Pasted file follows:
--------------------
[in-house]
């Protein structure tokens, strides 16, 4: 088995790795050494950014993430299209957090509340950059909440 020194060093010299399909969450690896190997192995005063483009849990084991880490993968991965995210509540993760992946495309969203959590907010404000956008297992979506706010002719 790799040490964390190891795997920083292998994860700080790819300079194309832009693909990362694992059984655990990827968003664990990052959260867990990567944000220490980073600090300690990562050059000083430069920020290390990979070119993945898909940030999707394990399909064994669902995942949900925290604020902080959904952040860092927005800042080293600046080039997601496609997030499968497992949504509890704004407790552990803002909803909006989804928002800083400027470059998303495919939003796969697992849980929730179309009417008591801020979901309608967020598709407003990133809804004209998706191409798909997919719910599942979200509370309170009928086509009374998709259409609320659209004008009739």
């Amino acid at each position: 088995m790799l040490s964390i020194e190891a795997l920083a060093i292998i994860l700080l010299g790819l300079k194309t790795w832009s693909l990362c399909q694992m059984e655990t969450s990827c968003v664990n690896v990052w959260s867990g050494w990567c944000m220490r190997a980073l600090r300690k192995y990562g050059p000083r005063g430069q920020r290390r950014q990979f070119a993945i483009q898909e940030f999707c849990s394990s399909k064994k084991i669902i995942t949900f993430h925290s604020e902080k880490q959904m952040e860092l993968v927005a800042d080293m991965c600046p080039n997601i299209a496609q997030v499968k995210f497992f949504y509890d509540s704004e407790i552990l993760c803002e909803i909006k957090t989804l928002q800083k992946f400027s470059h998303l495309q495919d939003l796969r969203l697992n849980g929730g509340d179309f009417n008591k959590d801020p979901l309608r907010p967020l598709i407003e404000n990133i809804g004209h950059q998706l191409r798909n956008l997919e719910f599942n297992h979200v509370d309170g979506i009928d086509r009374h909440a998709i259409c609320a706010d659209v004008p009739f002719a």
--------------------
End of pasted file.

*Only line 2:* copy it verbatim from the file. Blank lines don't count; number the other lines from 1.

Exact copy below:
């Protein structure tokens, strides 16, 4: 088995790795050494950014993430299209957090509340950059909440 020194060093010299399909969450690896190997192995005063483009849990084991880490993968991965995210509540993760992946495309969203959590907010404000956008297992979506706010002719 790799040490964390190891795997920083292998994860700080790819300079194309832009693909990362694992059984655990990827968003664990990052959260867990990567944000220490980073600090300690990562050059000083430069920020290390990979070119993945898909940030999707394990399909064994669902995942949900925290604020902080959904952040860092927005800042080293600046080039997601496609997030499968497992949504509890704004407790552990803002909803909006989804928002800083400027470059998303495919939003796969697992849980929730179309009417008591801020979901309608967020598709407003990133809804004209998706191409798909997919719910599942979200509370309170009928086509009374998709259409609320659209004008009739």